identify temporal effects that span across groups of wells simultaneously. In that scenario, use a one-
   way ANOVA for temporal  effects; and 3) tests for significant autocorrelation depend on the data
   being approximately normal; use the rank von Neumann ratio for non-normal samples.

       RANK VON  NEUMANN  RATIO (SECTION 9.4)
Basic purpose: Diagnostic tool.  It is  a non-parametric test of first-order autocorrelation (i.e., time-
   related dependence) in a data series from a single population.

Hypothesis tested: HQ — Measurements from the population are independent of sampling events (i.e..,
   they are not influenced by the time when the  data  were collected). H& — The distribution of
   measurements is impacted by the time of data collection.

Underlying assumptions: Data need not be normally distributed. However, it is assumed that the data
   series can be uniquely ranked according to concentration level. Ties in the data (e.g., non-detects) are
   not technically allowed. Although a mid-rank procedure (as used in the Wilcoxon rank-sum test) to
   rank tied values might be considered, the available critical points for the rank von Neumann ratio
   statistic only directly apply to cases where a unique ranking is possible.

When to  use:  When testing a data series from a single population (e.g.,  a single well)  for use in,
   perhaps, an  intrawell prediction limit, control chart, or test of trend, the rank von Neumann ratio can
   determine whether there is a significant temporal dependence in the data. If the dependence is
   seasonal, the data may be adjusted using a seasonal correction (Section 14.3.3). If the dependence is
   a  linear trend,  remove the  estimated trend and re-run the  rank von Neumann ratio on the trend
   residuals before concluding there are additional time-related effects.  Complex dependence may
   require consultation with a professional statistician.

Steps involved: 1) Rank the measurements by concentration level, but then list the ranks in the order the
   samples were collected; 2)  using the ranks, compute the von Neumann ratio;  3) if the  rank von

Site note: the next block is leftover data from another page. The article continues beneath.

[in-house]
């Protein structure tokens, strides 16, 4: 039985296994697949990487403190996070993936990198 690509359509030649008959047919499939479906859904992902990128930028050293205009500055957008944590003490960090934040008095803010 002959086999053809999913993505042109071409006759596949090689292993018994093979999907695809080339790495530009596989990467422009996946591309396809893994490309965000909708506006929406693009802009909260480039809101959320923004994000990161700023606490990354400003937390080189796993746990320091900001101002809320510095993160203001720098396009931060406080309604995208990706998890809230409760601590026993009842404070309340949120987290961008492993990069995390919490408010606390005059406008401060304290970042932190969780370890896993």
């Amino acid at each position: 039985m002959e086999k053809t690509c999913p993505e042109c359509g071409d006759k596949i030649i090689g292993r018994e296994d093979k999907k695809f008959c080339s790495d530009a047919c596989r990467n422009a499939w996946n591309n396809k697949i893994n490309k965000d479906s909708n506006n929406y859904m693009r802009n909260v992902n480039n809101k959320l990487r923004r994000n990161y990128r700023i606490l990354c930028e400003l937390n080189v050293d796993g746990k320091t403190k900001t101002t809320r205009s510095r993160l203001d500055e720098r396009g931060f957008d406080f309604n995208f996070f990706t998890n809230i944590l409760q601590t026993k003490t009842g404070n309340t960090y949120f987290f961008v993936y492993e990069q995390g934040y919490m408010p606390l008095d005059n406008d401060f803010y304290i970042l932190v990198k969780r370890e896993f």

Neumann ratio exceeds an a-level critical  point,  conclude the data exhibit no significant temporal
   correlation.  Otherwise, conclude that a time-related pattern does exist. Check for seasonal cycles or
   linear trends using time series plots.  Consult a professional statistician regarding possible statistical
   adjustments if the pattern is more complex.

Advantages/Disadvantages:  The rank von Neumann ratio,  as opposed to other common  time  series
   methods for determining autocorrelation, is a non-parametric test based on using the ranks of the
   data instead of the actual concentration measurements.  The test is simple to compute and can be used
   as a formal  confirmation of temporal dependence, even if the autocorrelation appears fairly obvious
   on a time series plot. As a limiting feature, the test only applies to a single population at a time and

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   cannot be used to identify temporal effects that span across groups of wells simultaneously. In that
   scenario, a one-way ANOVA for temporal effects is a better diagnostic tool. Because critical points
   for the rank von Neumann ratio have not been developed for the presence of ties, the test will not be
   useful for datasets with substantial portions of non-detects.

       DARCY EQUATION (SECTION 14.3.2)
Basic purpose: Method  to determine a sampling  interval ensuring that distinct physical volumes of
   groundwater are sampled on any pair of consecutive events.

Hypothesis tested: Not a statistical test or formal procedure.

Underlying assumptions: Flow regime is one in which Darcy's equation is approximately valid.

When to use: Use Darcy's equation to gauge the minimum travel time necessary for distinct volumes of
   groundwater to pass through each well screen. Physical independence of samples does not guarantee
   statistical  independence, but it increases the likelihood of statistical independence. Use to design or
   plan for a site-specific sampling frequency, as well  as what formal statistical tests and retesting
   strategies  are possible given the amount of temporally-independent data that can be collected each
   evaluation period.

Steps involved: 1) Using knowledge of the site hydrogeology, calculate the horizontal and vertical
   components  of average groundwater velocity with  Darcy's equation; 2) Determine the minimum
   travel time needed  between field samples to ensure physical independence; 3) Specify a sampling
   interval during monitoring no less than the travel time obtained via the Darcy computation.